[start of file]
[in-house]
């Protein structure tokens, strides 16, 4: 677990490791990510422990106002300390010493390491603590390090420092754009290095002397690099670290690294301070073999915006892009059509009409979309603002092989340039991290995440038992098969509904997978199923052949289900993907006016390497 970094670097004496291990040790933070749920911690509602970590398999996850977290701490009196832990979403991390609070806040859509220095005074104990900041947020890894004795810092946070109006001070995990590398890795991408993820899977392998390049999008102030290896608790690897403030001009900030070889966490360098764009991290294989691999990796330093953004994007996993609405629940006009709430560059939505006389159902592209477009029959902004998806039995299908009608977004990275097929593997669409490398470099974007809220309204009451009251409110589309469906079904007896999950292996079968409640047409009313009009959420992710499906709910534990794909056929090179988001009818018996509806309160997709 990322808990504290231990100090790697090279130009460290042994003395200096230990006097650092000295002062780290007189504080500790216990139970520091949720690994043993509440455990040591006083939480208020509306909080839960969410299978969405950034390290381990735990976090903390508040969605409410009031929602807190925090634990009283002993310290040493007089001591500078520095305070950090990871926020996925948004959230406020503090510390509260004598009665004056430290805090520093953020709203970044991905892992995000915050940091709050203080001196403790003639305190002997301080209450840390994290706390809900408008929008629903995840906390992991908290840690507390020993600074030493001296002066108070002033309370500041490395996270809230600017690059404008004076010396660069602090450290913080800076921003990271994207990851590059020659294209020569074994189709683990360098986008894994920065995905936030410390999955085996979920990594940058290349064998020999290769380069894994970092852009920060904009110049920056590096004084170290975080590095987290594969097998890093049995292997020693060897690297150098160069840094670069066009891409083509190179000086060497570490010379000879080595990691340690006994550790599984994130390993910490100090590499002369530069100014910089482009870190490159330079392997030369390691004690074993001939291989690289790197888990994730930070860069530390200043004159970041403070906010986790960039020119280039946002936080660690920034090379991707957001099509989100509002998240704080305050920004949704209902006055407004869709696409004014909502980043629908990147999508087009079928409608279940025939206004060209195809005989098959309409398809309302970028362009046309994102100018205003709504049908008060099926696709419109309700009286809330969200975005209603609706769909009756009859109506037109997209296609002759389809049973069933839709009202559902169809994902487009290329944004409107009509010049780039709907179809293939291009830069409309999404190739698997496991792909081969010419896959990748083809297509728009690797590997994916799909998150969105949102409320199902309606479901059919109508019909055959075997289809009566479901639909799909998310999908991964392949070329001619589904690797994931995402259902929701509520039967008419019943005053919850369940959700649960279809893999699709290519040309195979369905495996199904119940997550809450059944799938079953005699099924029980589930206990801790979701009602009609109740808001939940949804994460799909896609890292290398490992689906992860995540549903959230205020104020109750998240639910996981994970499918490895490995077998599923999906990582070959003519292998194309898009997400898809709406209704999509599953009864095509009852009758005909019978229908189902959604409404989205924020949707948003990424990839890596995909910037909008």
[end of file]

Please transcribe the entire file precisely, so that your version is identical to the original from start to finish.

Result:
[in-house]
């Protein structure tokens, strides 16, 4: 677990490791990510422990106002300390010493390491603590390090420092754009290095002397690099670290690294301070073999915006892009059509009409979309603002092989340039991290995440038992098969509904997978199923052949289900993907006016390497 970094670097004496291990040790933070749920911690509602970590398999996850977290701490009196832990979403991390609070806040859509220095005074104990900041947020890894004795810092946070109006001070995990590398890795991408993820899977392998390049999008102030290896608790690897403030001009900030070889966490360098764009991290294989691999990796330093953004994007996993609405629940006009709430560059939505006389159902592209477009029959902004998806039995299908009608977004990275097929593997669409490398470099974007809220309204009451009251409110589309469906079904007896999950292996079968409640047409009313009009959420992710499906709910534990794909056929090179988001009818018996509806309160997709 990322808990504290231990100090790697090279130009460290042994003395200096230990006097650092000295002062780290007189504080500790216990139970520091949720690994043993509440455990040591006083939480208020509306909080839960969410299978969405950034390290381990735990976090903390508040969605409410009031929602807190925090634990009283002993310290040493007089001591500078520095305070950090990871926020996925948004959230406020503090510390509260004598009665004056430290805090520093953020709203970044991905892992995000915050940091709050203080001196403790003639305190002997301080209450840390994290706390809900408008929008629903995840906390992991908290840690507390020993600074030493001296002066108070002033309370500041490395996270809230600017690059404008004076010396660069602090450290913080800076921003990271994207990851590059020659294209020569074994189709683990360098986008894994920065995905936030410390999955085996979920990594940058290349064998020999290769380069894994970092852009920060904009110049920056590096004084170290975080590095987290594969097998890093049995292997020693060897690297150098160069840094670069066009891409083509190179000086060497570490010379000879080595990691340690006994550790599984994130390993910490100090590499002369530069100014910089482009870190490159330079392997030369390691004690074993001939291989690289790197888990994730930070860069530390200043004159970041403070906010986790960039020119280039946002936080660690920034090379991707957001099509989100509002998240704080305050920004949704209902006055407004869709696409004014909502980043629908990147999508087009079928409608279940025939206004060209195809005989098959309409398809309302970028362009046309994102100018205003709504049908008060099926696709419109309700009286809330969200975005209603609706769909009756009859109506037109997209296609002759389809049973069933839709009202559902169809994902487009290329944004409107009509010049780039709907179809293939291009830069409309999404190739698997496991792909081969010419896959990748083809297509728009690797590997994916799909998150969105949102409320199902309606479901059919109508019909055959075997289809009566479901639909799909998310999908991964392949070329001619589904690797994931995402259902929701509520039967008419019943005053919850369940959700649960279809893999699709290519040309195979369905495996199904119940997550809450059944799938079953005699099924029980589930206990801790979701009602009609109740808001939940949804994460799909896609890292290398490992689906992860995540549903959230205020104020109750998240639910996981994970499918490895490995077998599923999906990582070959003519292998194309898009997400898809709406209704999509599953009864095509009852009758005909019978229908189902959604409404989205924020949707948003990424990839890596995909910037909008």